HIV/AIDS: Punishing Success?

Early Signs of a Retreat from Commitment to HIV/AIDS Care and Treatment

South Africa 2003 © Francesco Zizola / Noor

A young man receives treatment for HIV at MSF's project in Khayelitsha.

Over the past decade, enormous resources have been mobilized globally to address the HIV/AIDS crisis on a large scale. Doctors Without Borders/Médecins Sans Frontières (MSF) has seen first-hand the achievements, as well as some of the
shortcomings, of these efforts in the course of providing care and treatment in more than 30 countries.

Today, the good news is that four million HIV-positive people are alive on antiretroviral therapy (ART). The bad news is that MSF teams working to treat HIV/AIDS are witnessing worrying signs of waning international support to combat HIV/AIDS. In some high-burden countries, patients are being turned away from clinics, and clinicians are once again being forced into the unacceptable position of rationing life-saving treatment. At the same time, more robust and better-tolerated treatments–widely prescribed in wealthy countries–are not reaching patients.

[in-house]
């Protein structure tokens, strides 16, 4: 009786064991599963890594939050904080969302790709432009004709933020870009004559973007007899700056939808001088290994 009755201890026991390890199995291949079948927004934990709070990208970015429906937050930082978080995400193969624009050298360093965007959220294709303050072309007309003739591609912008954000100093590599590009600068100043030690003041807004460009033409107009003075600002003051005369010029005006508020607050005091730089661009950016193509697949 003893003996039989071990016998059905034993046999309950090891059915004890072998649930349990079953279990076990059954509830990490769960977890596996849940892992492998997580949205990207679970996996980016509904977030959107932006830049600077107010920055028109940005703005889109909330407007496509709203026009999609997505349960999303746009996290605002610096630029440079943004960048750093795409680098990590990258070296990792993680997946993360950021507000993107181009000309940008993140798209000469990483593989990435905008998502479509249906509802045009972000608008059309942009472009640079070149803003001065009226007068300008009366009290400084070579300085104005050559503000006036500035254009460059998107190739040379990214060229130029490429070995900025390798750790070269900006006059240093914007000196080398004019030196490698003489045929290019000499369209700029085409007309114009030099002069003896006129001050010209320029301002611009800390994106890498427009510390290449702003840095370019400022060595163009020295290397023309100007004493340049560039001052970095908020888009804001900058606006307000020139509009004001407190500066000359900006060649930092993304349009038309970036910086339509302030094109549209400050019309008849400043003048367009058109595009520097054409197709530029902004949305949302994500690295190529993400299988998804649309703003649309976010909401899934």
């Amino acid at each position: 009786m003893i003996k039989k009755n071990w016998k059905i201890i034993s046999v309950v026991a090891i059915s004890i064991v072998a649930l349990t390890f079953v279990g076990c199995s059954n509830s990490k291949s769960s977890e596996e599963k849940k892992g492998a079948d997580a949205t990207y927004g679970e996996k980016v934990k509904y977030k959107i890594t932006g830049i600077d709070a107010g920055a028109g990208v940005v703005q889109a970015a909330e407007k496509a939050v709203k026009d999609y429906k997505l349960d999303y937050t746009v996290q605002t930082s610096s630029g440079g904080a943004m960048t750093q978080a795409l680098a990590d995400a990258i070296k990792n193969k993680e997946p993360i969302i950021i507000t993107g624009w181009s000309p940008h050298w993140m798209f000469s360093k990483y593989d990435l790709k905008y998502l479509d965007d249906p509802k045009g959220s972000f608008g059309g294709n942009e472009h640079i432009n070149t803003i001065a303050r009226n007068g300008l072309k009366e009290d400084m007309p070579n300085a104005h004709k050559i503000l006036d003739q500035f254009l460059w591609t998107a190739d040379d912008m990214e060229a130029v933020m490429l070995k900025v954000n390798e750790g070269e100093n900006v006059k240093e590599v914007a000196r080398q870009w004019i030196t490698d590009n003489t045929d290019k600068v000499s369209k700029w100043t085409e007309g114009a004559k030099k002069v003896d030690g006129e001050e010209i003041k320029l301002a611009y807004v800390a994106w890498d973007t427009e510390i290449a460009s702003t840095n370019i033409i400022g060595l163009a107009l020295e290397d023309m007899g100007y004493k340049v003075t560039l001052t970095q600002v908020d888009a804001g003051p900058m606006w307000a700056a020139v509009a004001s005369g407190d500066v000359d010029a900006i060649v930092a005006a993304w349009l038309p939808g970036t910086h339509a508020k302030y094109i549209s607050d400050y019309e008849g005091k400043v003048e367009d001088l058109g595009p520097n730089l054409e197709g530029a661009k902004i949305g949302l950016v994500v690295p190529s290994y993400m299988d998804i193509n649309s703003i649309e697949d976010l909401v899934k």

There are signs of a decreasing political commitment to HIV/AIDS, the loudest being a major funding deficit. Critical funding from the Global Fund to Fight AIDS, Tuberculosis and Malaria and the US President’s Emergency Plan for AIDS Relief (PEPFAR) are in peril.

Meanwhile, a dangerous trend is under way in the global health policy arena. There
are increasing calls for a diversion of foreign aid away from HIV/AIDS and towards other health priorities. While there is clearly a need to give urgent and additional
resources to an array of global health priorities, not least maternal and child health, cutting HIV/AIDS funding is not the answer. Reducing funding at this juncture would not only undermine the goal of reducing maternal and child mortality, but it could also lead to the interruption of treatment for people with HIV/AIDS already on ART, and leave those still in need of access to treatment to die premature, avoidable deaths.

This killer disease is an ongoing emergency that requires dedicated resources at the national and international levels. A strengthened commitment to other global health priorities must happen–but it must happen in addition to, not instead of, a continued and increasing commitment to HIV/AIDS.